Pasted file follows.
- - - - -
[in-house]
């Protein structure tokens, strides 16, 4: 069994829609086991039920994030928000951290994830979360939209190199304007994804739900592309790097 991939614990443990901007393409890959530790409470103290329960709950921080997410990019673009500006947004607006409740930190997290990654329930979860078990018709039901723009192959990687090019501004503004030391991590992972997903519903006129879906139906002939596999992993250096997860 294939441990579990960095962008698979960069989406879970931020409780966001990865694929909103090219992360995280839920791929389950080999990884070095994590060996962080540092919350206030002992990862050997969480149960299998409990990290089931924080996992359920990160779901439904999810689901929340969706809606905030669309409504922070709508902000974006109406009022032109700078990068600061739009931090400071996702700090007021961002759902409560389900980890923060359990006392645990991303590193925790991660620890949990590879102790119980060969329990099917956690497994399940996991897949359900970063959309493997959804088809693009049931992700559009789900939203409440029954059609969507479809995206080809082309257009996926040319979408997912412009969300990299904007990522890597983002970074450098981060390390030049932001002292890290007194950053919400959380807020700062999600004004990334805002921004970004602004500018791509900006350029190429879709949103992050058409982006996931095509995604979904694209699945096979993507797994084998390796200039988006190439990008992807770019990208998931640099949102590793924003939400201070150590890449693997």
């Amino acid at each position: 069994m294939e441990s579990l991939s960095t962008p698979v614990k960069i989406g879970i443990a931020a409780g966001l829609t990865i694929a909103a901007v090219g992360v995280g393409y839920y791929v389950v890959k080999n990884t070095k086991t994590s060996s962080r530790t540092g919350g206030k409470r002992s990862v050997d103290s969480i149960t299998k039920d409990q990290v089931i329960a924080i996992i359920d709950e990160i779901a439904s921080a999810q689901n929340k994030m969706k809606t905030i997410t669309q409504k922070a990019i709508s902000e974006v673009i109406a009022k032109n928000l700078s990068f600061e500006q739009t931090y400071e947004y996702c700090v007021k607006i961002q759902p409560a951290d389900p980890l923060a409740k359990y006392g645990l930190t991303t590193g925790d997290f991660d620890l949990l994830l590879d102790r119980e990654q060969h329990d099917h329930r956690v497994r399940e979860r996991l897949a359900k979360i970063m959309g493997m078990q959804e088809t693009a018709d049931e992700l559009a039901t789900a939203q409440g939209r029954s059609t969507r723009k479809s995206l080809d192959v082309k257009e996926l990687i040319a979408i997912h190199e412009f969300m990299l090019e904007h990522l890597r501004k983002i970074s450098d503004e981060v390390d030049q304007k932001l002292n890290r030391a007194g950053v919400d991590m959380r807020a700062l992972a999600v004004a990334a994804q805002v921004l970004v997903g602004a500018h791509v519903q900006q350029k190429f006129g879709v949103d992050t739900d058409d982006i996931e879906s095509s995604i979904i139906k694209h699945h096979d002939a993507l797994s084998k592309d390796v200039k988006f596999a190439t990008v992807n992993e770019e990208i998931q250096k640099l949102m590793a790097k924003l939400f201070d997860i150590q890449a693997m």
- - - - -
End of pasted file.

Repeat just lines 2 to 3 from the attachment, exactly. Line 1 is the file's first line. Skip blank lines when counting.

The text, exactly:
């Protein structure tokens, strides 16, 4: 069994829609086991039920994030928000951290994830979360939209190199304007994804739900592309790097 991939614990443990901007393409890959530790409470103290329960709950921080997410990019673009500006947004607006409740930190997290990654329930979860078990018709039901723009192959990687090019501004503004030391991590992972997903519903006129879906139906002939596999992993250096997860 294939441990579990960095962008698979960069989406879970931020409780966001990865694929909103090219992360995280839920791929389950080999990884070095994590060996962080540092919350206030002992990862050997969480149960299998409990990290089931924080996992359920990160779901439904999810689901929340969706809606905030669309409504922070709508902000974006109406009022032109700078990068600061739009931090400071996702700090007021961002759902409560389900980890923060359990006392645990991303590193925790991660620890949990590879102790119980060969329990099917956690497994399940996991897949359900970063959309493997959804088809693009049931992700559009789900939203409440029954059609969507479809995206080809082309257009996926040319979408997912412009969300990299904007990522890597983002970074450098981060390390030049932001002292890290007194950053919400959380807020700062999600004004990334805002921004970004602004500018791509900006350029190429879709949103992050058409982006996931095509995604979904694209699945096979993507797994084998390796200039988006190439990008992807770019990208998931640099949102590793924003939400201070150590890449693997």
């Amino acid at each position: 069994m294939e441990s579990l991939s960095t962008p698979v614990k960069i989406g879970i443990a931020a409780g966001l829609t990865i694929a909103a901007v090219g992360v995280g393409y839920y791929v389950v890959k080999n990884t070095k086991t994590s060996s962080r530790t540092g919350g206030k409470r002992s990862v050997d103290s969480i149960t299998k039920d409990q990290v089931i329960a924080i996992i359920d709950e990160i779901a439904s921080a999810q689901n929340k994030m969706k809606t905030i997410t669309q409504k922070a990019i709508s902000e974006v673009i109406a009022k032109n928000l700078s990068f600061e500006q739009t931090y400071e947004y996702c700090v007021k607006i961002q759902p409560a951290d389900p980890l923060a409740k359990y006392g645990l930190t991303t590193g925790d997290f991660d620890l949990l994830l590879d102790r119980e990654q060969h329990d099917h329930r956690v497994r399940e979860r996991l897949a359900k979360i970063m959309g493997m078990q959804e088809t693009a018709d049931e992700l559009a039901t789900a939203q409440g939209r029954s059609t969507r723009k479809s995206l080809d192959v082309k257009e996926l990687i040319a979408i997912h190199e412009f969300m990299l090019e904007h990522l890597r501004k983002i970074s450098d503004e981060v390390d030049q304007k932001l002292n890290r030391a007194g950053v919400d991590m959380r807020a700062l992972a999600v004004a990334a994804q805002v921004l970004v997903g602004a500018h791509v519903q900006q350029k190429f006129g879709v949103d992050t739900d058409d982006i996931e879906s095509s995604i979904i139906k694209h699945h096979d002939a993507l797994s084998k592309d390796v200039k988006f596999a190439t990008v992807n992993e770019e990208i998931q250096k640099l949102m590793a790097k924003l939400f201070d997860i150590q890449a693997m």